artificial barriers that prevent them from meeting Jesus and following him with
us.
      We need to have these sexuality conversations
in the church. It must not be a taboo subject. Yes, it is painful and fearful
for many of us, no matter our convictions or experience, but it is even more
painful, and pain-inducing, to live in silence. What if a child or grandchild
comes out as gay? We need someone to talk to who won’t leap immediately to
judgment. What if our gay children, or neighbors, or co-workers, experience
discrimination? We need to stand up and be counted. And we won’t be able to do
that unless we have had these conversations. And, to acknowledge the many other
struggles we have with sex, what if we are obsessed with porn, hate our bodies,
are struggling with the death of a marriage, have broken our vows, or are angry
about our singleness? We need people who recognize who we are – God’s dearly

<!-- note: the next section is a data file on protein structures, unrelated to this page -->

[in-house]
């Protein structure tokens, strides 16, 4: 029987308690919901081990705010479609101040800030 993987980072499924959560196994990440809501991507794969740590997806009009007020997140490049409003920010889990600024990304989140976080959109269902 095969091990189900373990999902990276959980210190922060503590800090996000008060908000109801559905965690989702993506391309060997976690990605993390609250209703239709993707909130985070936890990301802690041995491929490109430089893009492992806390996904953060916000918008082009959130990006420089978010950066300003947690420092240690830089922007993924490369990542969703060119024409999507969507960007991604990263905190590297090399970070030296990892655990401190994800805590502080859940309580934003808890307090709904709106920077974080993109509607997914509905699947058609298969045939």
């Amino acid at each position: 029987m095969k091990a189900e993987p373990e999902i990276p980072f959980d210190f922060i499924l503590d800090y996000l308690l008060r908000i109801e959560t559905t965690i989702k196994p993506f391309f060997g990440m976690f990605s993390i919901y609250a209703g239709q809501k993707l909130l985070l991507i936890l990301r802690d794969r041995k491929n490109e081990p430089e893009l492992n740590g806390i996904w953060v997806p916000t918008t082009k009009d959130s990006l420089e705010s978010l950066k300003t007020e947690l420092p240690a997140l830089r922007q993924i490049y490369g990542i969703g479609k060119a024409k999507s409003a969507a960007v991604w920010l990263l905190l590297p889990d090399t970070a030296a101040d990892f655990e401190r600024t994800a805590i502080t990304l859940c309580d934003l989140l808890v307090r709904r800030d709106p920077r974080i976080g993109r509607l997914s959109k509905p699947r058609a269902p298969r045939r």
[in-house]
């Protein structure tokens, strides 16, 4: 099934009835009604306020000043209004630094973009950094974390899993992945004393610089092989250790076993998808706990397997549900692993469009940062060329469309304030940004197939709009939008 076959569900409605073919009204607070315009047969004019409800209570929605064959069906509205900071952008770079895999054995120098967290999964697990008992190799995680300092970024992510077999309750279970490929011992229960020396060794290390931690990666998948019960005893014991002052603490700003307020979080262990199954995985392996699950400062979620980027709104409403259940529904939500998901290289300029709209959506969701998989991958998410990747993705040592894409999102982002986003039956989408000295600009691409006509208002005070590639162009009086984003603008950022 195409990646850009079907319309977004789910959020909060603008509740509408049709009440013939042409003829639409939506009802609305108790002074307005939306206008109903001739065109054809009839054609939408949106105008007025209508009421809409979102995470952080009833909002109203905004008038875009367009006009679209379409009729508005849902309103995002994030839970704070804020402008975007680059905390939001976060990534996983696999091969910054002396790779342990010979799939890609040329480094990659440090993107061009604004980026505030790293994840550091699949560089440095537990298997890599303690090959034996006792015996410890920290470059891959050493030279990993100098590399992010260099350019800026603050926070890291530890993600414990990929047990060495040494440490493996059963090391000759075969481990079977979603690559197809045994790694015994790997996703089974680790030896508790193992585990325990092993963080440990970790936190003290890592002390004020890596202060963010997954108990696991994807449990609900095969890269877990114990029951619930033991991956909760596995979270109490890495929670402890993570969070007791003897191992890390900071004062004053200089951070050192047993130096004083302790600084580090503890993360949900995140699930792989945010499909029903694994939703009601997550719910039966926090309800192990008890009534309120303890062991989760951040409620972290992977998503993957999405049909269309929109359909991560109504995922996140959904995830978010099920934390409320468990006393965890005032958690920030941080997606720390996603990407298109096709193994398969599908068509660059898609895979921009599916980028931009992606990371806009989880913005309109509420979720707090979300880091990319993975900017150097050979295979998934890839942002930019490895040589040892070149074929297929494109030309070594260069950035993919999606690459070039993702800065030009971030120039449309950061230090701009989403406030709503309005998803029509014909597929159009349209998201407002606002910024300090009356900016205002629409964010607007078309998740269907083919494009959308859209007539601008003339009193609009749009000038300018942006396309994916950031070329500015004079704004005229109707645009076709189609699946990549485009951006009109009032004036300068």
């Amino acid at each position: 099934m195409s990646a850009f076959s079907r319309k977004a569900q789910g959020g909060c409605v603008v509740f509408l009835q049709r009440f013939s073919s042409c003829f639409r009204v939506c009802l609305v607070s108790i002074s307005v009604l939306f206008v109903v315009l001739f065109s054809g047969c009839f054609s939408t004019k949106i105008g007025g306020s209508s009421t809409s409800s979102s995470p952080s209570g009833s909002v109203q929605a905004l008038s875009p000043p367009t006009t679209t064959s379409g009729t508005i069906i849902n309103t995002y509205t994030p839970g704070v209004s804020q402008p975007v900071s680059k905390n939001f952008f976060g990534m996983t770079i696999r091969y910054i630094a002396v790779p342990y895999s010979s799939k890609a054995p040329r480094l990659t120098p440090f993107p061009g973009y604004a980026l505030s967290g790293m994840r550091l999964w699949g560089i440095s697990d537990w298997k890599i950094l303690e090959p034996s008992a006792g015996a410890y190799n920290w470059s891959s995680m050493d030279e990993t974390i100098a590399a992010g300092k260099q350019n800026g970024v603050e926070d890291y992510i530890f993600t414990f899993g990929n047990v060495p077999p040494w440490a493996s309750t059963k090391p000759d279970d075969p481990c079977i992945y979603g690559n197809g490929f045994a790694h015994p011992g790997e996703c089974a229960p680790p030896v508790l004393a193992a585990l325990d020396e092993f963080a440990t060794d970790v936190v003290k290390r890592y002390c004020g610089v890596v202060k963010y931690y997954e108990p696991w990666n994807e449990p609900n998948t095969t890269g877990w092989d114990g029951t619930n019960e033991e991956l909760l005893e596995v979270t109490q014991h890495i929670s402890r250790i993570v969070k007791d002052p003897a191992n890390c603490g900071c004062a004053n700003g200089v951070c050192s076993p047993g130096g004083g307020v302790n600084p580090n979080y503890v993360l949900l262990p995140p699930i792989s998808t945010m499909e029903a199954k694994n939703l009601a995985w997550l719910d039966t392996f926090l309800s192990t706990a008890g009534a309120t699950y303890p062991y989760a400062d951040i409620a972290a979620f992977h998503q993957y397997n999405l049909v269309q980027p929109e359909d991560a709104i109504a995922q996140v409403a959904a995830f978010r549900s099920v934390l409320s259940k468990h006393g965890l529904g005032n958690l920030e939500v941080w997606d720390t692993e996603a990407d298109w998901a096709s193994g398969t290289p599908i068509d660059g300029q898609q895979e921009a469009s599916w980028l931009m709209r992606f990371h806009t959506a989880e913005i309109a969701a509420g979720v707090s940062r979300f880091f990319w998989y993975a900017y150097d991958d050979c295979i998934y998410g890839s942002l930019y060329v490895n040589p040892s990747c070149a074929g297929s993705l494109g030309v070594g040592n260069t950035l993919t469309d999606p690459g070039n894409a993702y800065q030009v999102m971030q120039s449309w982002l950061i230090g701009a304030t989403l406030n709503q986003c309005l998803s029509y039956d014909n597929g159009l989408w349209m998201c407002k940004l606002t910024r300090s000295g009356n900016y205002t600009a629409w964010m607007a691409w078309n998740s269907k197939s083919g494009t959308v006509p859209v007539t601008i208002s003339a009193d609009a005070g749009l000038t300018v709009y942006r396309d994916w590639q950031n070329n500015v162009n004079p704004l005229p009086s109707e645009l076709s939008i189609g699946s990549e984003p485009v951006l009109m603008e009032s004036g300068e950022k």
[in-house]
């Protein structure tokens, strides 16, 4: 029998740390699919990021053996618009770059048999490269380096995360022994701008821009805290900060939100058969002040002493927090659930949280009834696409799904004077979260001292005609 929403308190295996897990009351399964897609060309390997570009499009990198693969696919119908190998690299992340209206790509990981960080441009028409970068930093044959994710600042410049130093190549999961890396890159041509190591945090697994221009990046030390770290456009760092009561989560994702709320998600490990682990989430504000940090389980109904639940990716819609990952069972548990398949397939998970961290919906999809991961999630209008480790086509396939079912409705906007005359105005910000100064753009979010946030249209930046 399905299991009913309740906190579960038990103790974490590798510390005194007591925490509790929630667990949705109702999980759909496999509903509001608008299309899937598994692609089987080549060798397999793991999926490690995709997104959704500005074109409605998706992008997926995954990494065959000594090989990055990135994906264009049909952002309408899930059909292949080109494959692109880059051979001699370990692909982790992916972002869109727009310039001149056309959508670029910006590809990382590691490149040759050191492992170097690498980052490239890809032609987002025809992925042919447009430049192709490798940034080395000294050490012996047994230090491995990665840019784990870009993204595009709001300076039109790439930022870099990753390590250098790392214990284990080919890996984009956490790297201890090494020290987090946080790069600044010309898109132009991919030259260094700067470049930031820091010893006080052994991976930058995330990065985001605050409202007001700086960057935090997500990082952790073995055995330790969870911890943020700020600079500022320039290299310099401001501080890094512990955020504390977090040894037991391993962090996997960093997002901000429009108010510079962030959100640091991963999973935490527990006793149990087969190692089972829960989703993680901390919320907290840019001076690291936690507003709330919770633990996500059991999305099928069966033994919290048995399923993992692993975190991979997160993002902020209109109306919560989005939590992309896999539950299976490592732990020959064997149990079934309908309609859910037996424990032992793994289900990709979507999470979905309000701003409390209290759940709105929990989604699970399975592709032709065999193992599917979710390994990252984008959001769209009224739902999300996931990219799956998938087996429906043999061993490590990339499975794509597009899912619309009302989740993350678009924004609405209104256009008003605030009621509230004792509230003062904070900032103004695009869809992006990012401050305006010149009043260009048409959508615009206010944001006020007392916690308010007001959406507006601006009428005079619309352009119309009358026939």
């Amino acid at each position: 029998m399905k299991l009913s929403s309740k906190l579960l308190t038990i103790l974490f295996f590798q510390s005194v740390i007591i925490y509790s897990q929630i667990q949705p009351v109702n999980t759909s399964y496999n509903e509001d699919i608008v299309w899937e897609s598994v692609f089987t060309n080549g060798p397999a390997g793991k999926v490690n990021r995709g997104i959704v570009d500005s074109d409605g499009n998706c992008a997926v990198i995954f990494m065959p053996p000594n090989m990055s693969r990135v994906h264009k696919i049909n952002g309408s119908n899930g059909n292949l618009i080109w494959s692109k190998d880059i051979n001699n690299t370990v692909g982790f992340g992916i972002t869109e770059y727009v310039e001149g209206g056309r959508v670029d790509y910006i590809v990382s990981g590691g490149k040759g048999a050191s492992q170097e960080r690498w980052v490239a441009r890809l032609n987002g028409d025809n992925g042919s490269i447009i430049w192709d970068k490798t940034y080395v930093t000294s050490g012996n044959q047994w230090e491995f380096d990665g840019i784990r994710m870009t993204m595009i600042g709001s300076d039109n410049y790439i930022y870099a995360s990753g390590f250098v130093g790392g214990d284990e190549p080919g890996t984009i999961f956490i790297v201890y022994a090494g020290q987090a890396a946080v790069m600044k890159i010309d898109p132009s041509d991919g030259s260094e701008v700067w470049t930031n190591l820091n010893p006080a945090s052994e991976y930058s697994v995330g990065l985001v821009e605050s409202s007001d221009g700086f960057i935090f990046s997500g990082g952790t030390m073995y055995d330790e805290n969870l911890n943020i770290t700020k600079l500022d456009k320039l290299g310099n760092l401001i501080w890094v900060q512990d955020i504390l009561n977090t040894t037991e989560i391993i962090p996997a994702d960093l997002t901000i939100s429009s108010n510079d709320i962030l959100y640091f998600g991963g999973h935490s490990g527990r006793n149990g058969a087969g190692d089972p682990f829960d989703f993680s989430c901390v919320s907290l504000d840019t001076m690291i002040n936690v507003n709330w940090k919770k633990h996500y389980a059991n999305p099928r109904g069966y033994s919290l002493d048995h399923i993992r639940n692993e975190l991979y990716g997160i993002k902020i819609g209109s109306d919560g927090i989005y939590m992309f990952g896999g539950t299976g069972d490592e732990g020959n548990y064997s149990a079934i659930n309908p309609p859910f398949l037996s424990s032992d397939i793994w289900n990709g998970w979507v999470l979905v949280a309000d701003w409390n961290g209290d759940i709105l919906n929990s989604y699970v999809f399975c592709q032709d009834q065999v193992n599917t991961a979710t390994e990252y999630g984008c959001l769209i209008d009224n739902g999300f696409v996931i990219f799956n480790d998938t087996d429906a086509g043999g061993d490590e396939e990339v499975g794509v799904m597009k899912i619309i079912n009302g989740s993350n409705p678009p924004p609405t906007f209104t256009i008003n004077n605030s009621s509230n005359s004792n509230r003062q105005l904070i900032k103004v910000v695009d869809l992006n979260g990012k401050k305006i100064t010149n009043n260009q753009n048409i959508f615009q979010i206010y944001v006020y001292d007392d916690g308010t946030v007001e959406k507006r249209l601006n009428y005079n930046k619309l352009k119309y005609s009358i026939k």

loved children – and who likewise recognize that we are, all of us, broken.
That’s
why we’ve got this crazy, God-awful, text before us this morning: Because we
are all broken. Those of us who are straight have “no moral high ground”
(Paris, 92), nothing that makes us special or better because we were born with
or grew up with a particular set of desires. We are all broken. Our
sexualities, our view of the human body, our desires, our identities, our
loneliness, our connections, our culture – all broken.
      So, we’ve got this awful story – one that
makes soap operas and reality television appear positively boring and
uninventive. And it’s in the Book – a book that also includes the first
romantic short story and the greatest erotic poem of ancient literature, along
with plenty more amazing stuff. In today’s story, Judah’s son Er marries Tamar.
But Er is evil, and God strikes him down before he can leave an heir. According
to ancient tradition, a tradition later included in Jewish law, it is the
obligation of the next son to have children with his brother’s wife so that his
brother’s inheritance will be maintained. Onan may have had some interest in